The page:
Laurence Musgrove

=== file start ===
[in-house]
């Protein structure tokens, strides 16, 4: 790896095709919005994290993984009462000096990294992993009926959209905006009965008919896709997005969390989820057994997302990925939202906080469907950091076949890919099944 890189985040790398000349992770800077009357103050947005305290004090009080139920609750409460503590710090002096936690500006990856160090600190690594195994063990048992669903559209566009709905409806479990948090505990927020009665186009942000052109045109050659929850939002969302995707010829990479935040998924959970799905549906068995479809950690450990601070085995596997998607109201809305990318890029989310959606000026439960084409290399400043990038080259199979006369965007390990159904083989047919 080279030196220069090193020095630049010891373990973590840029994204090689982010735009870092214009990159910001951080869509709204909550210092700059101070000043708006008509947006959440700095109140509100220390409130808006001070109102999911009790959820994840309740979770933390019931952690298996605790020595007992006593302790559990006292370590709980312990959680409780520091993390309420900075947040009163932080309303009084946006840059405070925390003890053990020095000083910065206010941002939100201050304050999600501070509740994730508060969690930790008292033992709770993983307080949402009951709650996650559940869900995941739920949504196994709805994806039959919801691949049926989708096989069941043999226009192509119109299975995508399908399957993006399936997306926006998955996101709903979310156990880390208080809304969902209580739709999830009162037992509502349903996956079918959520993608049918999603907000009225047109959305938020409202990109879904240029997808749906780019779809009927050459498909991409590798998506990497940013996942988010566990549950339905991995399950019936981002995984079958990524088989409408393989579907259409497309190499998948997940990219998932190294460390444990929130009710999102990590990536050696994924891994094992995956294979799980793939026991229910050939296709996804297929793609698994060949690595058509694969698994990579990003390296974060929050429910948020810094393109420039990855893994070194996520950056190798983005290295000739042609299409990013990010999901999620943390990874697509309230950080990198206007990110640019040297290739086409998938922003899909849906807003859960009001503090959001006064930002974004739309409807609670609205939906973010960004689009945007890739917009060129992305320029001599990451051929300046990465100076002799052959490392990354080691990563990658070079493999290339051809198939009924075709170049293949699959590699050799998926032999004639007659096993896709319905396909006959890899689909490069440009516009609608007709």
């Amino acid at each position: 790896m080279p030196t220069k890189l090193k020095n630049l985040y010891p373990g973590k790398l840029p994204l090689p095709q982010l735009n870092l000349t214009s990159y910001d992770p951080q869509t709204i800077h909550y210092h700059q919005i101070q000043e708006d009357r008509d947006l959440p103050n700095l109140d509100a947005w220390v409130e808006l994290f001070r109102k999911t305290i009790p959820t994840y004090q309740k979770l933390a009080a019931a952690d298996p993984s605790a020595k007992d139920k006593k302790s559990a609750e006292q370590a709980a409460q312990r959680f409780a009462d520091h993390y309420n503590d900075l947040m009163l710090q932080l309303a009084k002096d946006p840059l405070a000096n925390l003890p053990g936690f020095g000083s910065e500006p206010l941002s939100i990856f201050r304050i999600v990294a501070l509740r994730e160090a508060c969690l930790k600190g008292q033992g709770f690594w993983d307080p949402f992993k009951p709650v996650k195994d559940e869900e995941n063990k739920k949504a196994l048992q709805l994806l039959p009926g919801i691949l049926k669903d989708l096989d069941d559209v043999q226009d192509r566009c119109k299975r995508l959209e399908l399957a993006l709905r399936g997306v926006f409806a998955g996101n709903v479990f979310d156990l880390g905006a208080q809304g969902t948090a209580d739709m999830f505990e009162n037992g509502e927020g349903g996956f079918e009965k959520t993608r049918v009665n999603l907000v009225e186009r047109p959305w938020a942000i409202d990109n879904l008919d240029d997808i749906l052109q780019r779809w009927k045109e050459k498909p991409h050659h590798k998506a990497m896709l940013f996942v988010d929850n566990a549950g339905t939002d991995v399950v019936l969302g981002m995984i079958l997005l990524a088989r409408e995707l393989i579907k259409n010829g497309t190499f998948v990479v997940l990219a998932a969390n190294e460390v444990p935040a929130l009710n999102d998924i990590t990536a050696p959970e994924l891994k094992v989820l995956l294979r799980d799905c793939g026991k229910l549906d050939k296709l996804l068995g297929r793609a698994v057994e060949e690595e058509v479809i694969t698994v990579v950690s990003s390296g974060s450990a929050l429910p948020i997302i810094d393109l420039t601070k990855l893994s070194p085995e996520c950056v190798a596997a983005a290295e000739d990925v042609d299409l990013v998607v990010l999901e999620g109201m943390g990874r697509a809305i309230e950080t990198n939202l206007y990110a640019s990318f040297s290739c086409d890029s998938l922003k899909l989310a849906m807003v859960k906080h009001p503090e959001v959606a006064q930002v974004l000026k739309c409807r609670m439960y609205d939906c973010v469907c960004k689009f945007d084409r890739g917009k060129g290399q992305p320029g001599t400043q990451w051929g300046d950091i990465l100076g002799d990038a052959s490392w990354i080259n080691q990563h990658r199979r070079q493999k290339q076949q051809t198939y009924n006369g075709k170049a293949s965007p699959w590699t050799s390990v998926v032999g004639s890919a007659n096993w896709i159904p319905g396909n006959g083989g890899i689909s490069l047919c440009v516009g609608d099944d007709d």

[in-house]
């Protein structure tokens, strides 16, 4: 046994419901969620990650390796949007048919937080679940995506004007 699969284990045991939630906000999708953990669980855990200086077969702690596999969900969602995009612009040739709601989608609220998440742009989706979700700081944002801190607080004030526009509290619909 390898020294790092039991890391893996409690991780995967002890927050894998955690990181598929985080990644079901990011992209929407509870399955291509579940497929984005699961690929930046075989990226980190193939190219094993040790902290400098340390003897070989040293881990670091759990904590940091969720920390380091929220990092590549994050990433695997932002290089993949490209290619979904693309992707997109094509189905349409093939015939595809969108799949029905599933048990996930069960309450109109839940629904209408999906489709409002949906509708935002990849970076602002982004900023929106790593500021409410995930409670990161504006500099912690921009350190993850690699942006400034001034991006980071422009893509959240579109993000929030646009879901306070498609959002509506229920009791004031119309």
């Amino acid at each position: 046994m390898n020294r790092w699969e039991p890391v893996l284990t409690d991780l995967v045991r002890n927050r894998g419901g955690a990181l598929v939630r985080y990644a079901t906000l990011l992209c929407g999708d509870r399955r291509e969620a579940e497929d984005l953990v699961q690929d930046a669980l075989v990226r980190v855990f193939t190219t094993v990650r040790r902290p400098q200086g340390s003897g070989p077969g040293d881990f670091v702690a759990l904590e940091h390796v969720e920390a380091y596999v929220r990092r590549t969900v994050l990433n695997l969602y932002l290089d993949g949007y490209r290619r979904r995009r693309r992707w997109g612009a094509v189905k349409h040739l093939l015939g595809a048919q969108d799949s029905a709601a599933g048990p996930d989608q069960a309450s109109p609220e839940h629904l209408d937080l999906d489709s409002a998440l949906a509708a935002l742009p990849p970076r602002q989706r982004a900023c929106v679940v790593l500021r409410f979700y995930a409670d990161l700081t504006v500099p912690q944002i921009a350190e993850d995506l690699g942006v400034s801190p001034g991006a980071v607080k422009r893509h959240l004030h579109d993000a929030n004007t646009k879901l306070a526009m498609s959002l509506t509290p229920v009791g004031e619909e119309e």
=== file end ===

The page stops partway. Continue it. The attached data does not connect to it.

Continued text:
After Me I don’t want to fight the world. Sure, there’s much I don’t like.Desire destroys our planet,And the powerless who batheIn the dirt and fear all dayCan easily be hidden from viewWhen the screens big and smallAre paid to show only the angryAnd more than one naked girl.What’s new and next will neverSatisfy the mind or the heartAs it breaks against a worldToo heavy to carry or leave behind. When I say peace, you say it, too. Sadness Let me take a moment for your sadness. I don’t know yours. I don’t even know mine. A dark pool and cold? A lost key? A wrong number? A name we can’t remember? A scab and a scar? You never had a chance to say goodbye. And the piano is ruined. Let me take a moment. Unfinished When I met the BuddhaOn the road, I was worriedHe would see the litterOf my wasted life behind me. All I wanted was for himTo whisper courageInto my exhausted heartSo I could make it to tomorrow. I was once afraid like you,He said, until I learnedTime is no sand in the glassOr even this road we share. Time is not a treeWith leaves upon the groundOr even the monsoonRavaging the hungry valley. Time is not a dying fireOr the moon chasingThe sun around the sky.Time is not a wheel. Time is not a bell.Not a ringing bowl.Time is not a shadowUnderneath a cloud. Time is not a memory.Time is not a dream.Time is not your children.Not your father’s coat. Time was never born.Time can never die.Time has no master.Time cannot hide. As I walked with the BuddhaDarkness followed close behind us.But on the long road before usThe sun melted and froze on the horizon. Laurence Musgrove is professor of English at Angelo State University in San Angelo, Texas, where he teaches literature, creative writing, and composition studies. A new collection of poetry, Local Bird, is from Lamar University Press. His poetry has appeared in Concho River Review, descant, Elephant Journal, Sleet Magazine, Inside Higher Ed, Southern Indiana Review, and New Texas. He blogs at and cartoons at